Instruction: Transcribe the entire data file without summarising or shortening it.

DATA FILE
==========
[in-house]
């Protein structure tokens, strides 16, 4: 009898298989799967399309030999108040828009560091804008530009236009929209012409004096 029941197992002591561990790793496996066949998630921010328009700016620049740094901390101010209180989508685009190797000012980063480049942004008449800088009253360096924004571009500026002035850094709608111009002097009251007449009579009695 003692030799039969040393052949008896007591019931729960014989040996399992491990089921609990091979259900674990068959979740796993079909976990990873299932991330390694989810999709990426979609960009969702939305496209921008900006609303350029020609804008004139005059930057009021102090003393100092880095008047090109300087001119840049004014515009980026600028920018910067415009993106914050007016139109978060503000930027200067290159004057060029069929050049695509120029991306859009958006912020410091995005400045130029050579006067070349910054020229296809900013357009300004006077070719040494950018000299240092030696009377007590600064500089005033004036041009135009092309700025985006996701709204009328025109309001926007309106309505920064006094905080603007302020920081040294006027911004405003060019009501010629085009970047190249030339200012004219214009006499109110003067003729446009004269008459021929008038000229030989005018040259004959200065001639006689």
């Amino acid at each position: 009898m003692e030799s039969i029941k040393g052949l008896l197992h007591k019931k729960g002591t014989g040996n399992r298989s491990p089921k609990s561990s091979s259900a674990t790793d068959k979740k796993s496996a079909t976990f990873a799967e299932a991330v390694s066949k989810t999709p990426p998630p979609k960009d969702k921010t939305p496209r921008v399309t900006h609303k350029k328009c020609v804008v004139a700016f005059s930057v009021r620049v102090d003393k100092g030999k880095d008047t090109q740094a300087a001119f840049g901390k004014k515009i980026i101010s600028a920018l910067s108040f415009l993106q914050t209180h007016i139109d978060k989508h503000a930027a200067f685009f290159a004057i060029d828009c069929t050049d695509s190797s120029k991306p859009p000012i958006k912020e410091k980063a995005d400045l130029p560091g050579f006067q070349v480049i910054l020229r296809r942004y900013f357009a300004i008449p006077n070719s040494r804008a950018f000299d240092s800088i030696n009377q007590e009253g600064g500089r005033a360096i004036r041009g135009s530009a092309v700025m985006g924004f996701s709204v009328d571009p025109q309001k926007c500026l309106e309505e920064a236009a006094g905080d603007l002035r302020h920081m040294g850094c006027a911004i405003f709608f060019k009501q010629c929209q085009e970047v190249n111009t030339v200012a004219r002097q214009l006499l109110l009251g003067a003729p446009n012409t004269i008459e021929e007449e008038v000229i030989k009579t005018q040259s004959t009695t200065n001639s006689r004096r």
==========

[in-house]
């Protein structure tokens, strides 16, 4: 009898298989799967399309030999108040828009560091804008530009236009929209012409004096 029941197992002591561990790793496996066949998630921010328009700016620049740094901390101010209180989508685009190797000012980063480049942004008449800088009253360096924004571009500026002035850094709608111009002097009251007449009579009695 003692030799039969040393052949008896007591019931729960014989040996399992491990089921609990091979259900674990068959979740796993079909976990990873299932991330390694989810999709990426979609960009969702939305496209921008900006609303350029020609804008004139005059930057009021102090003393100092880095008047090109300087001119840049004014515009980026600028920018910067415009993106914050007016139109978060503000930027200067290159004057060029069929050049695509120029991306859009958006912020410091995005400045130029050579006067070349910054020229296809900013357009300004006077070719040494950018000299240092030696009377007590600064500089005033004036041009135009092309700025985006996701709204009328025109309001926007309106309505920064006094905080603007302020920081040294006027911004405003060019009501010629085009970047190249030339200012004219214009006499109110003067003729446009004269008459021929008038000229030989005018040259004959200065001639006689």
């Amino acid at each position: 009898m003692e030799s039969i029941k040393g052949l008896l197992h007591k019931k729960g002591t014989g040996n399992r298989s491990p089921k609990s561990s091979s259900a674990t790793d068959k979740k796993s496996a079909t976990f990873a799967e299932a991330v390694s066949k989810t999709p990426p998630p979609k960009d969702k921010t939305p496209r921008v399309t900006h609303k350029k328009c020609v804008v004139a700016f005059s930057v009021r620049v102090d003393k100092g030999k880095d008047t090109q740094a300087a001119f840049g901390k004014k515009i980026i101010s600028a920018l910067s108040f415009l993106q914050t209180h007016i139109d978060k989508h503000a930027a200067f685009f290159a004057i060029d828009c069929t050049d695509s190797s120029k991306p859009p000012i958006k912020e410091k980063a995005d400045l130029p560091g050579f006067q070349v480049i910054l020229r296809r942004y900013f357009a300004i008449p006077n070719s040494r804008a950018f000299d240092s800088i030696n009377q007590e009253g600064g500089r005033a360096i004036r041009g135009s530009a092309v700025m985006g924004f996701s709204v009328d571009p025109q309001k926007c500026l309106e309505e920064a236009a006094g905080d603007l002035r302020h920081m040294g850094c006027a911004i405003f709608f060019k009501q010629c929209q085009e970047v190249n111009t030339v200012a004219r002097q214009l006499l109110l009251g003067a003729p446009n012409t004269i008459e021929e007449e008038v000229i030989k009579t005018q040259s004959t009695t200065n001639s006689r004096r």